I'm reading a paper which performs a 3x2 ANOVA like so:

Condition: | A    | B    | C
Phase 1    | x_A1 | x_B1 | x_C1
Phase 2    | x_A2 | x_B2 | x_C2

They find a significant main effect of condition, and of phase, and no interaction between the two. I am not interested in phase 2, and only want to know if there is a difference between conditions in phase 1. Roughly, I want to know if a 3x1 ANOVA on x_A1, x_A2 and x_A3 would show an effect. Given the lack of interaction, is it possible to conclude that there was a difference between conditions in phase 1 only? Or is the result affected by the presence of the phase 2 data, even though an interaction wasn't significant?

(As I say, this is from a paper, so I don't have access to the original data. I've tried searching for previous ANOVA questions, but couldn't find this question specifically.)


1 Answer 1


The result is affected by the presence of phase 2 data. The idea of the ANOVA in terms of efficency is two use the additional information provided in the second phase to underpin the robustness of the discovered underlying main effects.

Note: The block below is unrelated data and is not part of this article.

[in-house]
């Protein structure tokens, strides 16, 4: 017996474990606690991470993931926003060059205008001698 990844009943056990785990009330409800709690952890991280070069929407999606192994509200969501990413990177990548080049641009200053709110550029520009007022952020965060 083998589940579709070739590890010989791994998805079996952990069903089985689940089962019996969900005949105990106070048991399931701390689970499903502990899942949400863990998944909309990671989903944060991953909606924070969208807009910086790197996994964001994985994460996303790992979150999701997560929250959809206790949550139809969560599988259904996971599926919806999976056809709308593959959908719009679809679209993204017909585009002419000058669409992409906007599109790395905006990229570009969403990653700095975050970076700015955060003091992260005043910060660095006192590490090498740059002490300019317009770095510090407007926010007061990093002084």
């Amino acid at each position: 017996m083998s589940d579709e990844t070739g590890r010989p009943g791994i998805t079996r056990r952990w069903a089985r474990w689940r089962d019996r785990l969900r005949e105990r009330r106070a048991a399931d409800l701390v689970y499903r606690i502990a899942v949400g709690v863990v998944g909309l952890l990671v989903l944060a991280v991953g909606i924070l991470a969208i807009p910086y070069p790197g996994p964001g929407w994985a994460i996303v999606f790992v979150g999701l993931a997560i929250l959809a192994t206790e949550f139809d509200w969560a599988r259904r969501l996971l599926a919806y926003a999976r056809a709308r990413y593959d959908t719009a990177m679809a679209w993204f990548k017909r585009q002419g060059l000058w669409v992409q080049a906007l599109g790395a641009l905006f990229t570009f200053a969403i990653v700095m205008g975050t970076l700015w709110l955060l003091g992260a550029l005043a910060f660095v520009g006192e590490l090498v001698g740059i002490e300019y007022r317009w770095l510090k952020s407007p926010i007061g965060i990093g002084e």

If you decompose your sum of squares you will see that testing for the main condition effects will involve a) the means of the single conditions over all phases ($SS_{condition}$) and b) additional information about the error term deduced from phase 2 observations ($SS_E$).

Both will effect your test results and it is not clear how they would change if you disregard the information of phase 2. In general, the additional information will improve your estimates by reducing their variance. But there are still cases conceivable where disregarding the information could change your test results. For instance if the observed condition effect in phase 2 is sufficiently stronger and the new variance of the error term is sufficiently higher, the condition effect might turn out to be insignificant.

But in doing the ANOVA you assume a model which looks like follows (disregarding the interaction effect due to insignificance):

$y_{ijk}= \mu + \gamma_i + \beta_j + \epsilon_{ijk}$

If $\gamma_i$ describes the main condition effect of condition i and you found that it is significant (i.e. at least one $\gamma_i \neq 0$ ), then there is a condition effect for every phase j (including j=1). Therefore you could conclude from the larger model that conditions are relevant in phase 1 only.


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